This photo shows buttonweed growth on the control plot with no herbicide application.

Control at the lower rates lasts three to four months, with up to eight months of control at the higher rates. So Specticle could be an option for areas with major weed infestation where limiting the weed competition might allow the existing turf to fill in without overseeding or sprigging. Bradley notes that Specticle is labeled in every state except New York for use on bare ground. He says, “That includes areas such as hiking-biking trails and gravel parking lots.”

A sports field manager suggested another use that resulted in time and money savings on his fields. Bradley says, “In his multisport complex, the baseball and softball fields are only used from late April through July. He applied Specticle on the warning tracks and skinned segments of the fields when play ended, eliminating the need for postemergence weed control in those areas.”

Supplementary labeling for FreeHand from BASF ( adds use on turfgrass, including athletic fields. FreeHand combines pendimethalin with dimethenamid-p (DMTA-P), the active ingredient in Tower, for broad-spectrum preemergence control of annual grassy weeds, yellow nutsedge and selected broadleaf weeds in cool and warm-season grasses.

The Imprelis issue

The sale, use and distribution of DuPont’s broadleaf control product Imprelis has been stopped due to tree damage associated with its use. The timeline, according to the EPA, follows. June 17, 2011: DuPont issues a cautionary letter to professional applicators. July 27, 2011: DuPont acknowledges tree damage associated with use of Imprelis to the EPA and establishes the “Imprelis Facts” website and hotline. August 4, 2011: DuPont voluntarily suspends sales of Imprelis and announces a pending return and refund program. August 11, 2011: The EPA issues the Imprelis halt sale, use and distribution order to DuPont.

According to DuPont, reported tree damage in the vicinity of Imprelis applications has been primarily to Norway spruce and white pine, but has extended to other species.

DuPont notes the website ( will “carry the latest information about Imprelis and make it easier for customers to report problems.” The hotline (866-796-4783) was set up to facilitate problem reporting and to address questions and concerns. Information posted on the website includes details of the return and refund program; the process for reporting tree damage; guidelines for removal and disposal of damaged trees and excavated soil; and instructions for planting replacement trees.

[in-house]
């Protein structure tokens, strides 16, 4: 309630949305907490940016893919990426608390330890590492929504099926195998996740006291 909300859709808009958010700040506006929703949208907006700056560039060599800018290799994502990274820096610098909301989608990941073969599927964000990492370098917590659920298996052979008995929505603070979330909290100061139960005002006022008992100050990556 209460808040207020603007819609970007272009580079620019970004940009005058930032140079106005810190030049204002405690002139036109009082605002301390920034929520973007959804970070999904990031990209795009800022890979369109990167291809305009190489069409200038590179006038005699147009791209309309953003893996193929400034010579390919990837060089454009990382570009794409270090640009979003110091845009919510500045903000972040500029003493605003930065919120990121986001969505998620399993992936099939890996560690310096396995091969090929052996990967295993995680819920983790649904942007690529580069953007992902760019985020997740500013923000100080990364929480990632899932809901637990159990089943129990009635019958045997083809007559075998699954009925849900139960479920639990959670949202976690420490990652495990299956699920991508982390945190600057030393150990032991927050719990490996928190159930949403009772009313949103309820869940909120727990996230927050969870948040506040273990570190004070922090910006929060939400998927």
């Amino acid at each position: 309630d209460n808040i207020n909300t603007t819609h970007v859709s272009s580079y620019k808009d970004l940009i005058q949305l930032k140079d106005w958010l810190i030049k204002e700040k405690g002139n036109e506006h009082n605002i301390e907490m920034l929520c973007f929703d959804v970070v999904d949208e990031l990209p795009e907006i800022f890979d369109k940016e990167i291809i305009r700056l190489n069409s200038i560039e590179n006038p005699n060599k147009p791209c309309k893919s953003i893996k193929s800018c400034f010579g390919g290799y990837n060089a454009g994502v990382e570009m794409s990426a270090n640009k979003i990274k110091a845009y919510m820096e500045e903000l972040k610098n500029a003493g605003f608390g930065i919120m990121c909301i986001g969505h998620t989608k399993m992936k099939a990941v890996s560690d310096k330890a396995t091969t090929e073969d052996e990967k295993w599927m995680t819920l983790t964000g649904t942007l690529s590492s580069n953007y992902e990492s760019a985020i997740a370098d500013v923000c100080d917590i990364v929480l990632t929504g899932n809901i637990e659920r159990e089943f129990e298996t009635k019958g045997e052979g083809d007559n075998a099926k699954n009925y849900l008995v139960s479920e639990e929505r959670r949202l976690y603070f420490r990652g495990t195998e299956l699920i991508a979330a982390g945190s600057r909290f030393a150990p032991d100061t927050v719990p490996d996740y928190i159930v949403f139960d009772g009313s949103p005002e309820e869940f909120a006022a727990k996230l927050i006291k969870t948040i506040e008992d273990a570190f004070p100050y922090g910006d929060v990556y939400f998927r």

Review the options

Most school system cool-season turf fields handle PE classes along with daily use by spring and fall student athletes, with many adding contracted league use in the summer. For warm-season turf, the use often also extends into winter months. The resulting worn turf and compacted soils make these fields prime targets for weed infestation.

For Cary Kazmierski, maintenance supervisor at Martin Luther High School in Greendale, Wis., knotweed was the main problem. It thrives on compacted soils and reproduces rapidly, overrunning his fields in the spring before his Kentucky bluegrass took hold. He applied Gallery specialty herbicide to his football game field in late October 2010, right after play ended for the season.

Gallery (isoxaben) from Dow AgroSciences ( is a selective preemergence herbicide labeled for established cool and warm-season grasses. It sets up a control barrier around weed seedlings that lasts up to eight months. As the seeds germinate, it disrupts and stops the root and stem development.

Without the weed competition, Kazmierski says, “Now the turfgrass root base has established itself, there are places for water to go, and it greens up much faster.” The field stood up to spring use and “looked better than ever” in the fall, so he targeted all 4 acres of fields for post-play applications this past fall.